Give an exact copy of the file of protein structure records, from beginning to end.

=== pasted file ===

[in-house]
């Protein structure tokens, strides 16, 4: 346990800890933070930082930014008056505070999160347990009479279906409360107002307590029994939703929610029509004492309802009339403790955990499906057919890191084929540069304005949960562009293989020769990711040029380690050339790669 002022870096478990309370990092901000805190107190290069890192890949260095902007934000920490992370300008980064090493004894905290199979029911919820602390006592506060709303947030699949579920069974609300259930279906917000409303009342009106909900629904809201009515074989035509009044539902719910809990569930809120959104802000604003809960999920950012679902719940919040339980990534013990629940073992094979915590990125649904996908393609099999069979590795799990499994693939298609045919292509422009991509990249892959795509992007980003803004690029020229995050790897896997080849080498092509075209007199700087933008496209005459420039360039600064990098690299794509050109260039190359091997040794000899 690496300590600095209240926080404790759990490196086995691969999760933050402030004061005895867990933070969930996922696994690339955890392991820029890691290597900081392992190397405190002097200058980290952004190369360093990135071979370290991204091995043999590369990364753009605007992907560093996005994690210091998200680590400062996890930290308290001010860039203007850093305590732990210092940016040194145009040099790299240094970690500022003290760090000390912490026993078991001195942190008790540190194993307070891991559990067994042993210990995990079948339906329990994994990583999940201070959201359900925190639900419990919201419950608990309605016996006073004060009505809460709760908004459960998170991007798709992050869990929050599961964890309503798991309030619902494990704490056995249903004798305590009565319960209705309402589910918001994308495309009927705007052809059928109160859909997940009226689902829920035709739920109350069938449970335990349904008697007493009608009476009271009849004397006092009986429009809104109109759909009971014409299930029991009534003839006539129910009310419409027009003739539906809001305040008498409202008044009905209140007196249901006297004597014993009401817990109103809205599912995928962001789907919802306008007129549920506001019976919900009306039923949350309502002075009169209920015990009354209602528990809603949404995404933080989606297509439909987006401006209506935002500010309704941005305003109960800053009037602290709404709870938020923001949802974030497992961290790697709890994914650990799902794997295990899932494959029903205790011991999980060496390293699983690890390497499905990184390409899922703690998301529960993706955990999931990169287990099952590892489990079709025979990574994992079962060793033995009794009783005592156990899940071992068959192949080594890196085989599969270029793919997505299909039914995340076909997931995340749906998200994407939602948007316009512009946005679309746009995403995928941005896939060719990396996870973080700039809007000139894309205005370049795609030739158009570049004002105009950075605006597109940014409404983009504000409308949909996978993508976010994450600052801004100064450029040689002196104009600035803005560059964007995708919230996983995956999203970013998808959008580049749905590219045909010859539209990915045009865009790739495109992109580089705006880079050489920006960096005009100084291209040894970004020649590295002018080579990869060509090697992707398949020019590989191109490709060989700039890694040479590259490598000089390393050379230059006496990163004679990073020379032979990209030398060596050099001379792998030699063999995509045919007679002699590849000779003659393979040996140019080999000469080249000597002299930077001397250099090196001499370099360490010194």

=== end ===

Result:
[in-house]
């Protein structure tokens, strides 16, 4: 346990800890933070930082930014008056505070999160347990009479279906409360107002307590029994939703929610029509004492309802009339403790955990499906057919890191084929540069304005949960562009293989020769990711040029380690050339790669 002022870096478990309370990092901000805190107190290069890192890949260095902007934000920490992370300008980064090493004894905290199979029911919820602390006592506060709303947030699949579920069974609300259930279906917000409303009342009106909900629904809201009515074989035509009044539902719910809990569930809120959104802000604003809960999920950012679902719940919040339980990534013990629940073992094979915590990125649904996908393609099999069979590795799990499994693939298609045919292509422009991509990249892959795509992007980003803004690029020229995050790897896997080849080498092509075209007199700087933008496209005459420039360039600064990098690299794509050109260039190359091997040794000899 690496300590600095209240926080404790759990490196086995691969999760933050402030004061005895867990933070969930996922696994690339955890392991820029890691290597900081392992190397405190002097200058980290952004190369360093990135071979370290991204091995043999590369990364753009605007992907560093996005994690210091998200680590400062996890930290308290001010860039203007850093305590732990210092940016040194145009040099790299240094970690500022003290760090000390912490026993078991001195942190008790540190194993307070891991559990067994042993210990995990079948339906329990994994990583999940201070959201359900925190639900419990919201419950608990309605016996006073004060009505809460709760908004459960998170991007798709992050869990929050599961964890309503798991309030619902494990704490056995249903004798305590009565319960209705309402589910918001994308495309009927705007052809059928109160859909997940009226689902829920035709739920109350069938449970335990349904008697007493009608009476009271009849004397006092009986429009809104109109759909009971014409299930029991009534003839006539129910009310419409027009003739539906809001305040008498409202008044009905209140007196249901006297004597014993009401817990109103809205599912995928962001789907919802306008007129549920506001019976919900009306039923949350309502002075009169209920015990009354209602528990809603949404995404933080989606297509439909987006401006209506935002500010309704941005305003109960800053009037602290709404709870938020923001949802974030497992961290790697709890994914650990799902794997295990899932494959029903205790011991999980060496390293699983690890390497499905990184390409899922703690998301529960993706955990999931990169287990099952590892489990079709025979990574994992079962060793033995009794009783005592156990899940071992068959192949080594890196085989599969270029793919997505299909039914995340076909997931995340749906998200994407939602948007316009512009946005679309746009995403995928941005896939060719990396996870973080700039809007000139894309205005370049795609030739158009570049004002105009950075605006597109940014409404983009504000409308949909996978993508976010994450600052801004100064450029040689002196104009600035803005560059964007995708919230996983995956999203970013998808959008580049749905590219045909010859539209990915045009865009790739495109992109580089705006880079050489920006960096005009100084291209040894970004020649590295002018080579990869060509090697992707398949020019590989191109490709060989700039890694040479590259490598000089390393050379230059006496990163004679990073020379032979990209030398060596050099001379792998030699063999995509045919007679002699590849000779003659393979040996140019080999000469080249000597002299930077001397250099090196001499370099360490010194």